Less fast and furious, more fast and friction(less)

June 5, 2018 | By Jason Lane

‘Where the future of money is built.’

This is the vision for the upcoming Money20/20 Europe event and it couldn’t be more pertinent. In a year in which the financial services industry is experiencing phenomenal change, there’s a certain restlessness felt by consumers and businesses as they grapple with the opening up of the financial ecosystem. There’s little doubt that the financial services sector is more buoyant and vibrant than ever before with the burst of new fintechs entering the scene. However, this energy and vitality is definitely rewriting some of the rules and nowhere is this more acute than with the open banking revolution.

With banks having to open up their customer data and payments infrastructure to third parties (at the customer’s request), we’re certain to witness increased competition in the marketplace as the challenger brands make a play for territory held by the traditional banks. This is bound to cause friction as consumers and businesses attempt to grasp control of the flow of data and power between banks and third parties.

However that got me thinking. Surely in an open financial ecosystem, where data and services are being exchanged, a degree of ‘friction’ is actually a positive thing? It’s somewhat ironic, I know, but there’s something paradoxically strange about friction. Too much and you hit resistance. Too little and you risk sliding into uncertainty. This conundrum couldn’t be more relevant than it is with the arrival of open banking.

There are some who feel open banking has limped into our consciousness, causing limited fuss along the way. However don’t be fooled. Open banking is steadily creating a new pace of change in the industry and as regulations continue to evolve, it’s clear that this is not the end, but rather the beginning of an exciting period of innovation.

But here’s friction point number one. Whilst there is open-mindedness towards open banking, consumers and businesses also expect to be kept safe, especially when their financial data is being traded in a much more open system. Trust challenges exist on both sides.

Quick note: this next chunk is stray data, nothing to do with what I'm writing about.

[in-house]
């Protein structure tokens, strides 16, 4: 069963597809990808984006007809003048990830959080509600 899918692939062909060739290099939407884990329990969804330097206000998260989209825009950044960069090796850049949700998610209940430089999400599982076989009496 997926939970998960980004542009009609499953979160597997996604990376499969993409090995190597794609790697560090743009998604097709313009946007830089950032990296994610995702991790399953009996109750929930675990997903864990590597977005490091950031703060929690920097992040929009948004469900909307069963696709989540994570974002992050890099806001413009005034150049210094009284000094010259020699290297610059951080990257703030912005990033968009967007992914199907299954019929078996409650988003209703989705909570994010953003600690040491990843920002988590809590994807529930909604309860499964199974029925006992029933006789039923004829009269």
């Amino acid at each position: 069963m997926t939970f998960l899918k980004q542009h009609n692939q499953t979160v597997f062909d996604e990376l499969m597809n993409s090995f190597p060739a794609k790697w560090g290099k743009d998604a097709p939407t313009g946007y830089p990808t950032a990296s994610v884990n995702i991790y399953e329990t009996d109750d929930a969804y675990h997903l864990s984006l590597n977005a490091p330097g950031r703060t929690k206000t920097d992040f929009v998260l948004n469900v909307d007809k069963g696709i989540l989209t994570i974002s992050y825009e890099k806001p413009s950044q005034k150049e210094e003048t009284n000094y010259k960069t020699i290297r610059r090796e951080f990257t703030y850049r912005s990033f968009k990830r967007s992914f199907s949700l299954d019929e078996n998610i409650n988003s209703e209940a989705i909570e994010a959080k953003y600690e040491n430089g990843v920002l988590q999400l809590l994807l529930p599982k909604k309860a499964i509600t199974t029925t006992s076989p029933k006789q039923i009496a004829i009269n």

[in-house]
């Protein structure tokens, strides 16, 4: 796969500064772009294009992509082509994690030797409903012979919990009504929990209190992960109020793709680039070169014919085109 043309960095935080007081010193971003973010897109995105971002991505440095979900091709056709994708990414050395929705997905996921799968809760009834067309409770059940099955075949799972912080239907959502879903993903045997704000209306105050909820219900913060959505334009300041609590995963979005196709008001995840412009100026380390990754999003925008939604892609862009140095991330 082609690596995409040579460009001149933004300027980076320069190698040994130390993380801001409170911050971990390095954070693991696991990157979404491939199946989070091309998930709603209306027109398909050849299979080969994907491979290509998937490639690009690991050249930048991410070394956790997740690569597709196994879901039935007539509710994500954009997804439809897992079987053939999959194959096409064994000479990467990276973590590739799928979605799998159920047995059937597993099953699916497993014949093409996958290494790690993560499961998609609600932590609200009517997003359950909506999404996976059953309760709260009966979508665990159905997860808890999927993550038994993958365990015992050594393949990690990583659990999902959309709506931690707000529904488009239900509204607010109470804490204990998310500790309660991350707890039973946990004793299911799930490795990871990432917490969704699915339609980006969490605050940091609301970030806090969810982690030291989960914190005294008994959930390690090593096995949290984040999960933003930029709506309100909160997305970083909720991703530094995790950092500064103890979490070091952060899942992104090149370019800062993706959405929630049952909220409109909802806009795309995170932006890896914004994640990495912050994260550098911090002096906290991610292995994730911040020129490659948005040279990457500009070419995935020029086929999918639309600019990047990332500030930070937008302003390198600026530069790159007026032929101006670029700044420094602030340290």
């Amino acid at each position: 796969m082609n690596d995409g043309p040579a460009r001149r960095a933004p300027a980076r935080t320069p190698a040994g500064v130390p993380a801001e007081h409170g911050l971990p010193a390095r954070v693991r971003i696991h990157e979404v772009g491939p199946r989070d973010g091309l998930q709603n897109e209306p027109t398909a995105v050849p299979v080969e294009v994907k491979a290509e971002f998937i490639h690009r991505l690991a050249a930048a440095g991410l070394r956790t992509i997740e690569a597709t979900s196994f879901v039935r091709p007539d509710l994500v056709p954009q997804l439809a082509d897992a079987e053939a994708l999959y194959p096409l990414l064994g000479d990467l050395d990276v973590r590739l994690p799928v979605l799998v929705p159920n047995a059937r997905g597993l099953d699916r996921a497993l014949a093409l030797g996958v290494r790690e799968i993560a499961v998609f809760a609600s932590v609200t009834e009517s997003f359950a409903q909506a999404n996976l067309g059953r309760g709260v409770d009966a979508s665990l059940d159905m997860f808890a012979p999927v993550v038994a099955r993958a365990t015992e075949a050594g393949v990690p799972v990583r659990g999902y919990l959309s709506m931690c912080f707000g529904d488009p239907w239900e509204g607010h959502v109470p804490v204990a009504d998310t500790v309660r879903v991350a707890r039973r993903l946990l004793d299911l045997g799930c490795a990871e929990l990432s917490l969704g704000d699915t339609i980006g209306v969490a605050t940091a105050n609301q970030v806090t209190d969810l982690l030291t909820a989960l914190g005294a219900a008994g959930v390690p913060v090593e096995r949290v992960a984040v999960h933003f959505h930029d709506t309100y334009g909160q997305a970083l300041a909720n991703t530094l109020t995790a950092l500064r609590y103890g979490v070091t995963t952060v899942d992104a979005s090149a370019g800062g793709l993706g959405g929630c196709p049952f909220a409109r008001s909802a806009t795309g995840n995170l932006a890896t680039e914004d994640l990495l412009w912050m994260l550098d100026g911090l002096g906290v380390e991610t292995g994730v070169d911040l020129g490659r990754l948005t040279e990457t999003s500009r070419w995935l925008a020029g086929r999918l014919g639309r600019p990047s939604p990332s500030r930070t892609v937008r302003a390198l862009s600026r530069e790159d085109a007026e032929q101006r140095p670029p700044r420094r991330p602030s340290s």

Then there’s the desire for consumers and businesses to want more personalised digital services. Cue friction point number two. The proliferation of user-friendly apps with their one touch access and intuitive navigation can make innovations in the financial services industry seem archaic by comparison. Consumers expect the same enhanced, individualised products and services when it comes to money matters but at the same time, are concerned about fraud and payment disputes.

And finally, consumers and businesses are increasingly attracted by colourful challenger brands when it comes to managing their money, but they also don’t want their financial data falling into the wrong hands. This third friction point, which arises when consumers and businesses seek to transact with new players whilst clutching onto the trust inherent in doing business with the established incumbents, means there is a discord in the process.

Mastercard is working hard behind-the-scenes to enhance trust in the system and facilitate interactions between banks and third parties to enable both to better serve consumers and businesses. From a directory of approved third party providers to sophisticated fraud monitoring services and a dedicated dispute resolution mechanism, we’re committed to delivering practical answers to the real challenges that could stop open banking from realising its full potential.

So, as we hurtle towards this open banking reality, it’s clear we need a healthy dose of friction to ensure there is trust in the system; but not too much so as to halt the dynamism and interplay between everyone in the open banking web.

Ultimately at Mastercard, we want our solutions to give banks and third parties peace of mind, so that they can focus their time and efforts on where they add most value – creating innovative user experiences. By removing these pain points, open banking really has a decent chance of taking off.

Jason Lane